Tuesday, May 18, 2021
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Maintaining Snorkeling Safety With Children

It’s vital to maintain close contact with children whenever you take them into an open water situation. The combination of glare on the water wind waves can make it impossible to see a small child even a short distance away. If there is any sort of a current it will be extremely difficult for a child to swim against it and they can easily be swept away.

One good way to help maintain contact with the child is to have them hold onto a surface float, like a boogie board, with a line attached to the float. Initially you may want to have the child lay on the float as you tow them around. However you use the float, you must have it available for the child to rest on if they become tired. There’s always the chance that you may need to use the float yourself.

As a snorkeler you should always consider your safety whenever you go out into an open water. You should prepare yourself for all the situations as well. You should know how to effectively prevent your mask from fogging up. These tips and tricks are really going to help you in your adventure.

Most children are not able to skin dive down to any substantial depth, but they will dive repeatedly underwater. Before they begin to dive down to depths in excess of four or five feet they must understand how to equalize the pressure in their ears and the consequences that will occur if they fail to clear their ears.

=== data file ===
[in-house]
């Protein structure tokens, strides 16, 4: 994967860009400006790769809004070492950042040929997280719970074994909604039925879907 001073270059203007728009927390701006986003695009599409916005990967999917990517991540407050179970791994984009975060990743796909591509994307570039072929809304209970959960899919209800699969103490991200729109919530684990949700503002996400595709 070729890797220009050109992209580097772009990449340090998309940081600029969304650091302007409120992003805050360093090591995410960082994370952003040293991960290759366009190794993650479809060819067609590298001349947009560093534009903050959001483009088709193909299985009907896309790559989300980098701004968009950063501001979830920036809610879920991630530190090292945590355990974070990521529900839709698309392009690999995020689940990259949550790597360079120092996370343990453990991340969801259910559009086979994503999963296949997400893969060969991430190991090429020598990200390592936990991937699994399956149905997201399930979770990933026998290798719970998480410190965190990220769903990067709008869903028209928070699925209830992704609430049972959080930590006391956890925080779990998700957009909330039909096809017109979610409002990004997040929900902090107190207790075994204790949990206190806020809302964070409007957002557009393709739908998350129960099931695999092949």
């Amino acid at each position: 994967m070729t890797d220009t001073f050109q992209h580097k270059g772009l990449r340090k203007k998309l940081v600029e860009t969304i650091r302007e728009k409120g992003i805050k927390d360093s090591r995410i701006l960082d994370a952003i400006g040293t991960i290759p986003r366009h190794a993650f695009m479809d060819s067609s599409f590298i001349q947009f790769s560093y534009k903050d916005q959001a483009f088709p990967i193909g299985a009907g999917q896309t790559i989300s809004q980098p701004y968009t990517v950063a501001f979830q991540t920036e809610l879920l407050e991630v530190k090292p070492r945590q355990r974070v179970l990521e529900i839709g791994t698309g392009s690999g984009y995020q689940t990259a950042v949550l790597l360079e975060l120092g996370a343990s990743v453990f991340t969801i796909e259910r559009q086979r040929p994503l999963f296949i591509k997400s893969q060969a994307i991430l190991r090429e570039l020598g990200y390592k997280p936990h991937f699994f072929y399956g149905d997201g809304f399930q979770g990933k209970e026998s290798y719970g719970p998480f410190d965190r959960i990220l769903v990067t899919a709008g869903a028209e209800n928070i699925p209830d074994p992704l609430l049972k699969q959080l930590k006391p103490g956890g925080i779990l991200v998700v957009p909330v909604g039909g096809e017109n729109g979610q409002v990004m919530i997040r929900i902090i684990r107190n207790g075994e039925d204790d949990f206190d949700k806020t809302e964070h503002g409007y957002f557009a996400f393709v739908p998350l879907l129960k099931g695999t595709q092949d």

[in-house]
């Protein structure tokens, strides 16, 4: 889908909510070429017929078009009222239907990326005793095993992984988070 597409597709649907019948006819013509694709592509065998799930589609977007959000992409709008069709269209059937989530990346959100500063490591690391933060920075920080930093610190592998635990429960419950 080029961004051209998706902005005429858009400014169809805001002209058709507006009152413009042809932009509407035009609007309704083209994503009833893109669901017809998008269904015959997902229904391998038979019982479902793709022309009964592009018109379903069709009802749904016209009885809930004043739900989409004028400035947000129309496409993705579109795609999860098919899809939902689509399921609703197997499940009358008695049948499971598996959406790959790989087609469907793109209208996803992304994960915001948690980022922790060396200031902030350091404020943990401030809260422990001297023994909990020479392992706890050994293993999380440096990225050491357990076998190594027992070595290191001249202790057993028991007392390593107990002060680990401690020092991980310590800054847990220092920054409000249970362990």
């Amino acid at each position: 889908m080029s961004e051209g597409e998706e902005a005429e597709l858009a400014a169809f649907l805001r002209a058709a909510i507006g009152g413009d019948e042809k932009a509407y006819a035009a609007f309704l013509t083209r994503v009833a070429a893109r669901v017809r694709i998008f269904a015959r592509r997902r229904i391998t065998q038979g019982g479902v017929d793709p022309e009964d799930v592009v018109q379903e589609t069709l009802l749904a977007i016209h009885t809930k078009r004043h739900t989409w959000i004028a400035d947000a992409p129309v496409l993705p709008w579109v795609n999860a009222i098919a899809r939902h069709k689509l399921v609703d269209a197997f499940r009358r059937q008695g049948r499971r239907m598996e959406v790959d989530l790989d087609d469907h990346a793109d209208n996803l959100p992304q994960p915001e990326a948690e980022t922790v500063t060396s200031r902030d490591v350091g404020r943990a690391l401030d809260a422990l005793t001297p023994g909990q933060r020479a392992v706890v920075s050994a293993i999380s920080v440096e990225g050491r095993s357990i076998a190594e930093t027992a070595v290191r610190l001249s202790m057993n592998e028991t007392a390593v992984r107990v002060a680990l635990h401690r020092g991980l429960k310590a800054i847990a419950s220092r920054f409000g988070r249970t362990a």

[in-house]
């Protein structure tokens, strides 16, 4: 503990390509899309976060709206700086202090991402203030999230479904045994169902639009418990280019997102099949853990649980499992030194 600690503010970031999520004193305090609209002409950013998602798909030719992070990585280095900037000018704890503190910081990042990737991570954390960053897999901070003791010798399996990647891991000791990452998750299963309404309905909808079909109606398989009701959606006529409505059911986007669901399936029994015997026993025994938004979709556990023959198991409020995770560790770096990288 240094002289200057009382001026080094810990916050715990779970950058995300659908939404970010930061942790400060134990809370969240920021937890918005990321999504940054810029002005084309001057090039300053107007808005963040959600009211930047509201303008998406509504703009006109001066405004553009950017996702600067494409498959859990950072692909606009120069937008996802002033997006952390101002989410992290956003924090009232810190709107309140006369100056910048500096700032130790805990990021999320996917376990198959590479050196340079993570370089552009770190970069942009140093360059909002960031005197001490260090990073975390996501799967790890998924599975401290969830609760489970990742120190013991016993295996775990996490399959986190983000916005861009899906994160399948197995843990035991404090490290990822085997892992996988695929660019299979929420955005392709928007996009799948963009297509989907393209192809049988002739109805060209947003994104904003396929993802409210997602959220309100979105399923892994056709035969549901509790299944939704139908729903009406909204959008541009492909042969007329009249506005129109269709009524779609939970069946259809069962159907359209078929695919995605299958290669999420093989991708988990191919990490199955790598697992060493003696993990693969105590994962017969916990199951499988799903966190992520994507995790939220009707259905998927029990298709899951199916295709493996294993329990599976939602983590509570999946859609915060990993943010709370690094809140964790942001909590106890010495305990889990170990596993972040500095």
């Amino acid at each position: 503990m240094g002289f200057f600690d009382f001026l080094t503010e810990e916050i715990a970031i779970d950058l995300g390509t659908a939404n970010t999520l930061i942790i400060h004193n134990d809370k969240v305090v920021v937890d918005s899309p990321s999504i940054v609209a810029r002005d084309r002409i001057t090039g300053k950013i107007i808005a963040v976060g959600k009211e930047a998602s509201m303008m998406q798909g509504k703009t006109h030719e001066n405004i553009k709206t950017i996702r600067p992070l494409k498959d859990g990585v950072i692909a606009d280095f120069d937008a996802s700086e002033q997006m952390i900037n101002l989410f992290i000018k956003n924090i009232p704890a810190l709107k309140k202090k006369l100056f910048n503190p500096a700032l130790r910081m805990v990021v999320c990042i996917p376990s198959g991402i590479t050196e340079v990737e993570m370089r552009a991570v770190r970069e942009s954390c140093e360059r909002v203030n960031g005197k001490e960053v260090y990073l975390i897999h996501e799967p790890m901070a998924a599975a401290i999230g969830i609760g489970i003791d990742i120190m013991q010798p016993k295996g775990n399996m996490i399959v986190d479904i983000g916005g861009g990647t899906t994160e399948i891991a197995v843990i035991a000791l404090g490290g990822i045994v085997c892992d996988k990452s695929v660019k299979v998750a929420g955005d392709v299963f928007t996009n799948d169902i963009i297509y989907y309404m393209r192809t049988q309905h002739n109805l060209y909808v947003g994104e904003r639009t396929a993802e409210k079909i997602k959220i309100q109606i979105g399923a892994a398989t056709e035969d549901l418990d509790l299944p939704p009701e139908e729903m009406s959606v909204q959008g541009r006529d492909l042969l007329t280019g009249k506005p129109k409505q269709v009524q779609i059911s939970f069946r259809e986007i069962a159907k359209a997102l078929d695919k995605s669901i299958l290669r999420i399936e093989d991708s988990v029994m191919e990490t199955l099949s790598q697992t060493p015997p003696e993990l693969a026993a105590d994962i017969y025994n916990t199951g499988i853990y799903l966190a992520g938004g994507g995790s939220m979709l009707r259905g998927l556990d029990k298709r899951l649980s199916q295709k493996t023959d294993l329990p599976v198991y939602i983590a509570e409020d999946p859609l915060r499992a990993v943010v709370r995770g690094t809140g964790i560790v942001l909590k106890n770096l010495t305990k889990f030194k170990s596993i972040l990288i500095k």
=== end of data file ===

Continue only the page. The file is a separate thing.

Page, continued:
Children have a natural curiosity which can override the caution normally demonstrated by adults. For this reason they must be closely supervised any time they are in the water.

Although kids won’t usually tell you they’re cold, particularly if they’re having a good time in the water, children usually chill must faster than adults. It’s not uncommon for children to be shivering while they are in the water, yet still complain when ordered to get out. You must monitor your children, even in the tropics, to be sure they aren’t getting too cold.

Wetsuits are available for children and although they grow out of them quickly, the added buoyancy they provide adds a degree of safety when a child is snorkeling. It’s not usually a good idea to allow children to wear a weight belt until they demonstrate sufficient understanding and judgment for them to use one properly. Even then, children should be weighted so they are positively buoyant and float easily.

Also, make sure that children drink plenty of fluids, in both hot and cold weather. Children who are engrossed in snorkeling may not want to take the time to stop and have something to drink, so it’s up to you to make sure they keep their fluid levels high.

Children will want to know what type of fish they are watching, what it eats, and where it goes when it swims away. You can use snorkeling and diving to stimulate their education and interest in a wide variety of subjects.

Try taking a child snorkeling on a shipwreck and you’ll find it opens the doors to questions and learning about history. Give children simple underwater cameras to use and it can spark them to explore photography and biology. There is something in snorkeling and diving for almost everyone, and children will especially enjoy the experience.

David Scott is the head writer at TRI PR. He better part of his college life as a journalist for the college magazine. He still writes and he loves it.